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I first experienced this type of zone playing against Sockeye. It was
quite a gruesome experience. The UBC team also used a modified version
of this which seemed to suit all of us quite well (at least it was
better than the clam for us :). In honour of Sockeye, I call the
person who chases and marks the disc the fish. (This zone has
also been called a 1-3-2-1 zone, a 1-3-3 zone, or a rabbit zone not
to be confused with our other rabbit zone.)
This zone is particularly devastating when the trap is set up
as shown in the figure on the right. Thus, one of the goals of this
zone is to force the disc to the sideline without giving up to much
ground. If there's any kind of cross wind, then the fish should
force the disc towards the sideline that is in the downwind direction.
This makes getting the disc out of the trap situation even harder.
- Non-trap set (shown on the left)
- The fish is responsible for forcing the disc towards
one side of the field. The fish is the only player that
marks the disc. Depending on the situation, the fish
might also want to try to take away a backwards pass.
- The short middle is the most important position. This
person has to be aware of all cuts through the center
and at the same time break up any give and go opportunities.
- The short on the strong-side of the field can back up
a little bit to sucker the disc towards the sideline which
we want to trap. The short on the other side of the field
needs to watch out for any I/0 throws and be ready to
prevent any swings if a dump occurs.
- The middles prevent any hammers and pretty much play man
defense for people in their zone.
- The deep does the usual barking and minding of deep threats.
- Trap set (shown on the right)
- Once the disc gets on the sideline the fish will move
to deny the dump. The short middle
will move to cut off a swing. The short on that
side will move up a bit to prevent an easy pass down the
line. These three players are basically like a cup in
a standard zone.
- The weak-side middle (the right middle in the case shown
in the figure) must hurry over to protect against any throws
through the cup.
- The strong-side middle (the left middle in the case shown
in the figure) backs up down the sideline weary of any big
bending throws down the sideline.
- The weak-side short (the short right shown in the figure)
has the most ground to cover. However, since these are
long throws, probably into the wind, this person has a bit
of time to get to an ambitious swing or cross field hammer.
Depending on the offensive players' set up, the deep might
be able to help on that long cross field hammer, too.
Note: strong-side = same side of the field that the disc is on.
weak-side = opposite-side of the field that the disc is on.
After playing this zone almost exclusively now with my league
team La Guarapachanga in the summer of 1997,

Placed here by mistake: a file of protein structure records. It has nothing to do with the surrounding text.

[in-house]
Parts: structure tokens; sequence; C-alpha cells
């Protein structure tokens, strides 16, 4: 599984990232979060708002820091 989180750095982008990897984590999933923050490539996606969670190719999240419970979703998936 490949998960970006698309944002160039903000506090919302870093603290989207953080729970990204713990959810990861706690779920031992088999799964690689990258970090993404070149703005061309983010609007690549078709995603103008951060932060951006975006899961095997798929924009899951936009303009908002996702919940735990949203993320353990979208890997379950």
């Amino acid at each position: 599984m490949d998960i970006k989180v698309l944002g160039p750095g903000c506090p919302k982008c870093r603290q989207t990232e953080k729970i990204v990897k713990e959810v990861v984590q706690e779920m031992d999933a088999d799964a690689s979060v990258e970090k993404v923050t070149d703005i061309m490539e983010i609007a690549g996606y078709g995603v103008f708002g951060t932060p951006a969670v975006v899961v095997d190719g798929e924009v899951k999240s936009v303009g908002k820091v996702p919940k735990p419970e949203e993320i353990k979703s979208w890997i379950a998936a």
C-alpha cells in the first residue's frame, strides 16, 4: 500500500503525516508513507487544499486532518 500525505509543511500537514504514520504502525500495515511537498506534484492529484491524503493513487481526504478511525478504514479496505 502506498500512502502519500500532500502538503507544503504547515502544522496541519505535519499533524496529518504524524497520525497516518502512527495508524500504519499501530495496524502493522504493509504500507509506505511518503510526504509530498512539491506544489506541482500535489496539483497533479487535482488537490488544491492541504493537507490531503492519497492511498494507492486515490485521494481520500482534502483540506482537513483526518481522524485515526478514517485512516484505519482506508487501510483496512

we've come up with a slight
variation. The idea is the same -- force the other team into a trap
situation, but the set-up is slightly altered as shown in the figure
The main difference is that the person playing the weak-side position
has a lot of flexibility and can either play up or back depending on
the situation and how the other team has been beating you. It also
puts a permanant player in the middle of the field, the middle-middle.
This person now becomes responsible for positioning and communcicating
with the short middle which is also very important. The final twist
is that the short-middle will mark the disc and take away the dump in
the trap set. The fish then cuts off the swing pass. This has the
added advantage of giving the fish a bit of a break and making it
easier for the fish to mark the disc once the other team gets out of
the trap situation.
When the disc gets to close to the endzone, the regular salmon
set-up is not necessarily
the best, because it does not collapse very nicely in the short space.
However, without to much trouble, the zone can be reconfigured
It's not really important where everyone lines up in the line of four.
The important thing is to have the right (or weak-side player) take one
back corner and the deep take the other. This is done because next to
the deep, the weak-side player should be able to cover the most ground
and read plays the best. The line of four listens to the people behind
them for directions. The player on the disc will mark the disc back
towards the middle of the field. When the disc gets moved, the marker
and the four defenders in a line will rotate much like the
wall zone. When leaving the wall to mark the disc, it is important
to approach the disc cautiously, trying not to allow the thrower to throw
to the space you just vacated, because the wall will need a few seconds
This is still in its experimental stage, but I have played on teams
where we have done a wall 1-4-2 set all the way down the field with